“In Japan it is about the beauty of the relationship between the people, not the people themselves,” he said. “In the same way, the final product is not the message. The biggest message is the attainment of relational fields. It is about creating networks and an environment … removing one’s ego from the work and understanding that once a product is released, it is no longer the designer’s. Ownership becomes ambiguous.”
In the ultimate irony, the east may be the masters of copying, but the west might well benefit from trying to copy at least some of that mentality.
Aram Sinnreich is an author and an assistant professor in Journalism & Media Studies at Rutgers University in the USA. He agreed with Oosterling in that everything defies the logic of copyright.
“Global networked communication has given rise to configurable culture,” he said. “These new grey areas of cultural forms produce new ethics and values, but our laws are still mired in old fashioned black and white copyright. We need new laws and economic models to capitalize on new cultural forms rather than artificially strengthening old ones.”
Erik Spiekermann agreed with much what was being said with the honest caveat that at the end of the day he still has to make money. He isn’t yet convinced that open-source can work.
“I fully agree with copyright because I have to make money,” he said. “I design type faces. If someone takes my data and sells it for gain, that is stealing.”
“Students can be inspired and copy, but someone who takes my work, spends a few hours fucking it up and then sells it for gain is not OK.”
Paul Gardien, vice president of Philips Design and head of Design Strategy and Design Innovation holds a similar position to Spiekermann. His company puts 1.6 billion into R&D, which is 6% of the turnover. At the same time it spends a lot of money on patents, design rights and copyrights. “And our stakeholders want to see a return on that,” he said.
Companies like Philips have to change. And they are. The focus is no longer on single artifacts, but the total brand experience and enabling customers to pursue their own ideas. “For that you need networks and that can only come through collaboration and trust,” Gardien said, “which is something you can not easily copy.”
He calls it templated solutions. “We provide the framework in which other people can get creative.” So localization, individualization and creativity can be both established and maintained.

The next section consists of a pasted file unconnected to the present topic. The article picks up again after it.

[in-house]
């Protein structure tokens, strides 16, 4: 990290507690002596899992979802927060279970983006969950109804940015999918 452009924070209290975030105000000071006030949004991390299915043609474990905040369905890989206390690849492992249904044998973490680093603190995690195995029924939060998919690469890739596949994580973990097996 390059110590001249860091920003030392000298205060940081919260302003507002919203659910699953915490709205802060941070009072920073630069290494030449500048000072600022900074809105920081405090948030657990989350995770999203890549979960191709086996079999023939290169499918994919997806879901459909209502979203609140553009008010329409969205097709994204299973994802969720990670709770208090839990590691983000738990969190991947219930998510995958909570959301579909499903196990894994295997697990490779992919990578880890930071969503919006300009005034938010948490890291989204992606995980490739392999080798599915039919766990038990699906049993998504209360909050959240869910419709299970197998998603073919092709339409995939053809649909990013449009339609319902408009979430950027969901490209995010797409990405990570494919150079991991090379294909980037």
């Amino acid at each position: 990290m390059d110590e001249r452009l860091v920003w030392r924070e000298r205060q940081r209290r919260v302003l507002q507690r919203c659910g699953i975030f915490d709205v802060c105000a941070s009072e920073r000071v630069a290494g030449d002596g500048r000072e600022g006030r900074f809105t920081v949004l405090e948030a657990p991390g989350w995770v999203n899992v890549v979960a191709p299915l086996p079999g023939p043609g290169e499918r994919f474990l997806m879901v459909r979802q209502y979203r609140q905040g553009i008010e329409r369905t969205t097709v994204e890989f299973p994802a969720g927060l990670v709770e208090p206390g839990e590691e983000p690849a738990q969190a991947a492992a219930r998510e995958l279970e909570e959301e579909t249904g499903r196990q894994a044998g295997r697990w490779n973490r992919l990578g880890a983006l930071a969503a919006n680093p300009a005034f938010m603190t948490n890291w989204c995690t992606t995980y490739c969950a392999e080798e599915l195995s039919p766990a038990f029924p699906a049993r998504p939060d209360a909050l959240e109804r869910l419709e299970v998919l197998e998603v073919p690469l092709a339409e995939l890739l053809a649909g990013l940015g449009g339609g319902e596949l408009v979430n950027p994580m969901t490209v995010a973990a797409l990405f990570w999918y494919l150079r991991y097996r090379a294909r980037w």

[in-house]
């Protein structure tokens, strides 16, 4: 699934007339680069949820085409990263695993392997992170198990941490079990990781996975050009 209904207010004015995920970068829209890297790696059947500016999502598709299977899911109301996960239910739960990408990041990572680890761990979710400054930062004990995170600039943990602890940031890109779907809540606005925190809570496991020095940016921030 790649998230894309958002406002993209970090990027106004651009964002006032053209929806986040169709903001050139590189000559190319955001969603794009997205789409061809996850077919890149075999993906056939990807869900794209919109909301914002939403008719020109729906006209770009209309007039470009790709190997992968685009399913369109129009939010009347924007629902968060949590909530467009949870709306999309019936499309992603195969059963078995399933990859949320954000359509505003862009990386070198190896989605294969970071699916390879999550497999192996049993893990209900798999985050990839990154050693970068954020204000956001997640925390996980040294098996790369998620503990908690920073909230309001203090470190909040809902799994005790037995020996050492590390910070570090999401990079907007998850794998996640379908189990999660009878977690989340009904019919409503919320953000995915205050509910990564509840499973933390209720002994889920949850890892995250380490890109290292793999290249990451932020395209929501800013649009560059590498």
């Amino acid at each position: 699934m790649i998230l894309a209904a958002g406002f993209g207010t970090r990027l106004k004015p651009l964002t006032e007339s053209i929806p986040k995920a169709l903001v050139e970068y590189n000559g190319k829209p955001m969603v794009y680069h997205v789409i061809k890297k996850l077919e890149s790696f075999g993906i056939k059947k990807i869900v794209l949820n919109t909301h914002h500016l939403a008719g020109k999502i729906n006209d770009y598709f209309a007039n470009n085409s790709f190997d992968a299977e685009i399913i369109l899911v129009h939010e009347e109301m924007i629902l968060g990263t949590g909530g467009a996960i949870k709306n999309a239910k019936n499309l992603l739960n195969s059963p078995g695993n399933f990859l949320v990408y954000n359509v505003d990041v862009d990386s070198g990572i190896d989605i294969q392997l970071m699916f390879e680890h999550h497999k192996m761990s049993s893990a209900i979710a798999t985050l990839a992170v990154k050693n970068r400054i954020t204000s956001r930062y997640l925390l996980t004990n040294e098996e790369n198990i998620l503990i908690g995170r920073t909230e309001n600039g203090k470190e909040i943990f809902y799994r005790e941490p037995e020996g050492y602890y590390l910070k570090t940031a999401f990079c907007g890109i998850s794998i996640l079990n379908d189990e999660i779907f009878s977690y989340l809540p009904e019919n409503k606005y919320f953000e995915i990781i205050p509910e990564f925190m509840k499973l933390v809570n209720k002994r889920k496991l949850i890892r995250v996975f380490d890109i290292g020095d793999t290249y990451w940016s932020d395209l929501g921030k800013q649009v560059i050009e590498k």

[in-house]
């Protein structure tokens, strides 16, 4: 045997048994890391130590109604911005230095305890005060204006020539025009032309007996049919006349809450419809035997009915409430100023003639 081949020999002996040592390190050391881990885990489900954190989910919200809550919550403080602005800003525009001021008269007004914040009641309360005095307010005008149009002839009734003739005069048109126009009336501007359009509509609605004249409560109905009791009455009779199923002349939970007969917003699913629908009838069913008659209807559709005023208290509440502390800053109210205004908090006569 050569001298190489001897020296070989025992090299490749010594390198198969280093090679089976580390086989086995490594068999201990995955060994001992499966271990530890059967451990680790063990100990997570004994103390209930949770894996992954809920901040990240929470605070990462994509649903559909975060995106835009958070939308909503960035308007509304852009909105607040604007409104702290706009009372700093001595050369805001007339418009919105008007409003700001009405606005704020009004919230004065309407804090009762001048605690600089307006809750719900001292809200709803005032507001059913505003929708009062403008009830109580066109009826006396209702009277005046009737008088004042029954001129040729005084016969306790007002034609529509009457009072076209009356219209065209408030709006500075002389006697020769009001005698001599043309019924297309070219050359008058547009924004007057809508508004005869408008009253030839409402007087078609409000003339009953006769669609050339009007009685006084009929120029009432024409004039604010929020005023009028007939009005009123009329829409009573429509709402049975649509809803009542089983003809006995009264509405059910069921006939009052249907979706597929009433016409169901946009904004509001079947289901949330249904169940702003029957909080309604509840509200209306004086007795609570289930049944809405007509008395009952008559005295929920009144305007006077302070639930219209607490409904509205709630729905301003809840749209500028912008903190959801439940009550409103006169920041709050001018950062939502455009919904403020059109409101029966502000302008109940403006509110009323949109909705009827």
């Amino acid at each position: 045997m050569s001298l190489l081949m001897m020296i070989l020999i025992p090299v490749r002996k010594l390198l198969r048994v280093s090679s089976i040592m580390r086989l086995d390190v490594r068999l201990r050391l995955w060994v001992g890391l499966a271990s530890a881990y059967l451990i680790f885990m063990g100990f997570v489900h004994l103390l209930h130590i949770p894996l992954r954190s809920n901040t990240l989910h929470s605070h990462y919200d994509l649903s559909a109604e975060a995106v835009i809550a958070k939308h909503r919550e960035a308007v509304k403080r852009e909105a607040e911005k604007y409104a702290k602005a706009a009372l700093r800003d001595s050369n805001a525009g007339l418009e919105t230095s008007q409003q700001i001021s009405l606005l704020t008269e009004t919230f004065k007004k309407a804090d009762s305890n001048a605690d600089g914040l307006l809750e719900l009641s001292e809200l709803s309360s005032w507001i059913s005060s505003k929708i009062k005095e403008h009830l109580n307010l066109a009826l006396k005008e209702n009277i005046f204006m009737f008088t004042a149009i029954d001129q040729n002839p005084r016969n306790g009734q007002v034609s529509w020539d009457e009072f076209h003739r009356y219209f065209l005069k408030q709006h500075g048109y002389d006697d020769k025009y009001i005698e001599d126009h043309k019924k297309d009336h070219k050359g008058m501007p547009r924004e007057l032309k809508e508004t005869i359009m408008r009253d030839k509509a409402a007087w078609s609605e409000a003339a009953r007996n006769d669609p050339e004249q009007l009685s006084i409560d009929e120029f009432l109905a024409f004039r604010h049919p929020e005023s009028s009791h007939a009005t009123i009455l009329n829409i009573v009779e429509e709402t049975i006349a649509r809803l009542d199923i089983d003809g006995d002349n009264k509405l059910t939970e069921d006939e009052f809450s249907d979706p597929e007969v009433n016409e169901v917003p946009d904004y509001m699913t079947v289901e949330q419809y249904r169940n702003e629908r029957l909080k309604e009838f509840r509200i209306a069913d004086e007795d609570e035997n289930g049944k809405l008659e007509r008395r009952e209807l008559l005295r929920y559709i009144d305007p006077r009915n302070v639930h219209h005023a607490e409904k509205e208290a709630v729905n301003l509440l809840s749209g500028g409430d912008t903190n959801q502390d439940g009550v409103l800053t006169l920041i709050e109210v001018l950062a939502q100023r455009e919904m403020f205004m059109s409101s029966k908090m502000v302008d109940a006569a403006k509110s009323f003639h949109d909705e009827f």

Where the symposium held up is that speakers from the theoretical and academic worlds found at least some common ground with speakers from the commercial world. Everyone agreed that change is inevitable but that downloadable Ikea design is still a long way off.
“And I still think licensing of high-end design has a future,” Gardien said. He was talking about medical products but other agreed that full democratization of all design is not necessarily what people even want. “If photography turns into Flickr and Friendship turns in Facebook and product design turns into a version of those two things, that is horrific,” said British environmental designer Sam Jacob.
As the symposium came to a close, Aric Chen, Creative Director of Beijing Design Week 2011 challenged Gardien telling him if his product is copied in China, then it is effectively his own fault.
“I think that brands that fear copying have forgotten what a brand is about,” Chen said. “Branding is about differentiating your product and implicit in that is an acceptance that you will be copied … Companies that spend more and more money on legal teams filing suits are misguided. In China what works is spending on marketing and educating consumers about brands. That is where I would say Philips is invisible in China.”
Gardien – always calm and composed – refused the bait. “There is a big difference between copy and theft,” he concluded.
The Copy/Culture Symposium was presented by Premsela, the Netherlands Institute for Design and Fashion, and DMY Berlin.
Images: top main Bas van Beek and Lucas Verweij on stage during the Copy/Culture Symposium. Small from top Van Beek's copy work that got him into trouble with the Dutch design establishment.